Interview by David McDonald.
Liz Barr co-edited Companion Piece: Celebrating the humans, aliens and tin dogs of Doctor Who (Mad Norwegian Press, 2015 and chaired Continuum 11: Southern Skies (Melbourne, 2015). She co-blogs with Stephanie Lai at No Award and has a lot of feelings about boarding school novels for children.
Last year you had a story appear in the most excellent anthology, Cranky Ladies of History – congratulations! Not only is your story in it, but I believe you might have had something to do with the anthology happening in the first place? Who does your story feature, and why did you pick them?
Really, all I did for the anthology was create a blog post about an interesting woman I found via Wikipedia hopping – Tansy and Tehani did all the hard work! But it was wonderful to see it all come together and know that I had a very small part to play in planting the seed.
My story, “Queenside”, was about Mary I of England, aka Bloody Mary, the daughter of Henry VIII and his first wife, Katherine of Aragon. She doesn’t have a great reputation as a monarch, partially because she made a series of questionable political choices, from her marriage to her abandonment of religious tolerance in favour of burning Protestants at the stake, and also because she’s overshadowed by her much more iconic and longer-lived half-sister, Elizabeth I. But I’ve always found her quite interesting – she went from a happy, healthy, highly intelligent, talented and educated little girl to a neurotic adult plagued by chronic ill health, probably due to the stress of her parents’ divorce and her father’s frankly abusive treatment.
She’s not a feminist icon like Elizabeth I – again, burning people at the stake is problematic on a number of levels, plus her insistence on handing power over to her foreign husband – but in a lot of ways, her precedent made Elizabeth’s reign easier. And, for example, she overruled her advisors and insisted on choosing her own husband, which turned out to be a terrible decision, but was still A+ feminism 101.
All this is to say that I find Mary quite interesting – but it was difficult to pack all of that into one short story. I wound up writing a short, wholly fictional encounter between Mary and Anne Boleyn in the days before Anne’s execution.
I am huge fan of the blog you co-run, No Award. What was the inspiration for launching the site, and what are you hoping to achieve?
Well, first we had the name – the Chronos Awards at Continuum 9 were so dominated by No Award that Stephanie Lai and I thought, “Wouldn’t it be funny to create a blog with that title and then get nominated for stuff?”
And just a couple of days later, as the con wound up, we got to talking about the UScentricity of social justice is. We had particularly noticed it because we were on a couple of diversity and social justice panels, and a lot of the language and examples we used were American, because people just weren’t talking about Australian issues. So we decided that No Award The Blog should focus on media, pop culture and social justice from an Australian POV – but we quickly expanded into hilarious (“hilarious”) listicles and reviews of museum shops.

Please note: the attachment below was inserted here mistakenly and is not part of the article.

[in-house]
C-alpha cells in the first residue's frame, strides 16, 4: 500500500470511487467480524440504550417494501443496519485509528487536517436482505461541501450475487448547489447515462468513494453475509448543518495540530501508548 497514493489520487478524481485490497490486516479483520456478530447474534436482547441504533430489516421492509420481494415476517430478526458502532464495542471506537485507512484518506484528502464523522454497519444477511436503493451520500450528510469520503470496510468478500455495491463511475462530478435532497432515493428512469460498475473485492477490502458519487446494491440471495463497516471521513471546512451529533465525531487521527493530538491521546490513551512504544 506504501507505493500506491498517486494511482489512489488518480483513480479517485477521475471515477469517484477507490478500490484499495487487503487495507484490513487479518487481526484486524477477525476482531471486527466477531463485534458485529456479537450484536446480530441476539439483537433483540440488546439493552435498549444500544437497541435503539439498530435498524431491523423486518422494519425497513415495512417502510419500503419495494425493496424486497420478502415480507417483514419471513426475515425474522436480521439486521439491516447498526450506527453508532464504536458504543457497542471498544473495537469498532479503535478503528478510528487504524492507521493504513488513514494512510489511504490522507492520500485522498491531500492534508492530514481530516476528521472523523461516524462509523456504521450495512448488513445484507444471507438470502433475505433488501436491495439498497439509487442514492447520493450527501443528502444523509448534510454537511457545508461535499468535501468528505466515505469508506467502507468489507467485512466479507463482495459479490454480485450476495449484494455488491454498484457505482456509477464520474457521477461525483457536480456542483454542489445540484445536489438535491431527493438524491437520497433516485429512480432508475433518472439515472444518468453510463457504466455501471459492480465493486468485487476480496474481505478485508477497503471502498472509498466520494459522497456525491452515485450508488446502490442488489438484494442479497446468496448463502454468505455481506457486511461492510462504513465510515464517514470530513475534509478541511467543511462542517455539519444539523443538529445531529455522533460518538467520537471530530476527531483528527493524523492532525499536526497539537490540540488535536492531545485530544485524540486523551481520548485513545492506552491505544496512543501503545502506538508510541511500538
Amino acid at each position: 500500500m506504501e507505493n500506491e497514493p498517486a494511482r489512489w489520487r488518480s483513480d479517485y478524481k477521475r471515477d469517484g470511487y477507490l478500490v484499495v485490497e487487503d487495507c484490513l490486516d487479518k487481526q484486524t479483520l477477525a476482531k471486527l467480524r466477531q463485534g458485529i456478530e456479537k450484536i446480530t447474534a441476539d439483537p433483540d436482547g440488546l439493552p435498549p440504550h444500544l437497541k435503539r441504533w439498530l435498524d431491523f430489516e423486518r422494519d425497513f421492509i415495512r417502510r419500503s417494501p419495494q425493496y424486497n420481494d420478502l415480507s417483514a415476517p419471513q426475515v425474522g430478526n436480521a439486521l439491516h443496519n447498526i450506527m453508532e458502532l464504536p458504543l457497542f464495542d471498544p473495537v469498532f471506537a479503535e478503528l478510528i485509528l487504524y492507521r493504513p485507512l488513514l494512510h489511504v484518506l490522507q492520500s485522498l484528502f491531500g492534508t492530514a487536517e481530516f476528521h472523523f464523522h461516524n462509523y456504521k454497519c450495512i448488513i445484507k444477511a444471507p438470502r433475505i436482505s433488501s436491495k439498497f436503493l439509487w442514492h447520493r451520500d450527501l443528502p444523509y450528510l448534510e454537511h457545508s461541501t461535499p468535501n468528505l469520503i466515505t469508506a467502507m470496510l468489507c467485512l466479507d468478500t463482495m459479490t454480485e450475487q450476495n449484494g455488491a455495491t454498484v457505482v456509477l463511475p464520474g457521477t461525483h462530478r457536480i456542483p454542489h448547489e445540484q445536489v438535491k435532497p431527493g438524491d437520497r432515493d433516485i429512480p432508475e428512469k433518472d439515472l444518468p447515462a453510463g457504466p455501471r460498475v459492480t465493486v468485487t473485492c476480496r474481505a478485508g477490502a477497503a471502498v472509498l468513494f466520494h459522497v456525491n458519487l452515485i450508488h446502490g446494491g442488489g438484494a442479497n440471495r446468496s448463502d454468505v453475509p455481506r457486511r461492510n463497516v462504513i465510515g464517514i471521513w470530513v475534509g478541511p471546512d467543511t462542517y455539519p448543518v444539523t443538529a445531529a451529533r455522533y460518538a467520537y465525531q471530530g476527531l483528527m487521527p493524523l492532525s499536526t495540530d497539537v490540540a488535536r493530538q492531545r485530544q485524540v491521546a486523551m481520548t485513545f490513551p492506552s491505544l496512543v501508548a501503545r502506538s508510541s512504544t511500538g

Aside from No Award, what projects are you currently working on? What can we look forward to seeing from you in the coming year?
I’m co-programming Continuum 13 with Julia Svaganovic next year, which we’re pretty excited about! (Think: black cats, urban legends and nail art.)
But my other projects are outside of the SFF realm – I’m polishing the manuscript of my contemporary Australian boarding school novel (target audience: kids who have outgrown Enid Blyton but aren’t ready for Melina Marchetta) ahead of finding a couple of Indigenous sensitivity readers (one of the heroines is a Koorie girl) and querying agents. And while I’m doing that, I’m also researching the daily lives of Chinese Australians in the 1920s for a YA mystery I’m attempting to draft – stay tuned for a fun No Award post about “prohibited immigrants” under the White Australia policy.
What Australian work have you loved recently?
Illuminae by Amie Kaufman and Jay Kristoff just blew me away. Space ships, plagues and dysfunctional AIs: some of my favourite tropes right there, and I adored the found document format. And I really liked “Brisneyland by Night” by Angela Slatter, and plan to buy Vigil as soon as I make a dent in my ridiculous to-read pile.
Which author (living or dead) would you most like to sit next to on a long plane trip and why?
I kind of want to say J K Rowling, because I just read Harry Potter and the Cursed Child and immediately had to reread the original series (stop looking at me like that, to-read pile!). I’d just pester her with questions for the whole flight – how on earth did Vernon get that gun? Did the Dursleys vote for the Brexit? What’s Draco’s Patronus? (I hope it’s a ferret.) What’s her favourite boarding school series? Is it true that she was two-thirds through writing Philosopher’s Stone before she realised it was fantasy?
Also, she’s super-wealthy, so if I’m sitting next to her, we’re definitely not in economy class. (The downside is that I guess she could afford to buy a whole plane to get away from me.)
And on my other side, I’d like Mary Shelley – mostly so I can introduce her to the concept of grief counselling in the hope that, rather than dedicating most of her life and talent to preserving Shelley’s memory, she can move on and write more proto-SF.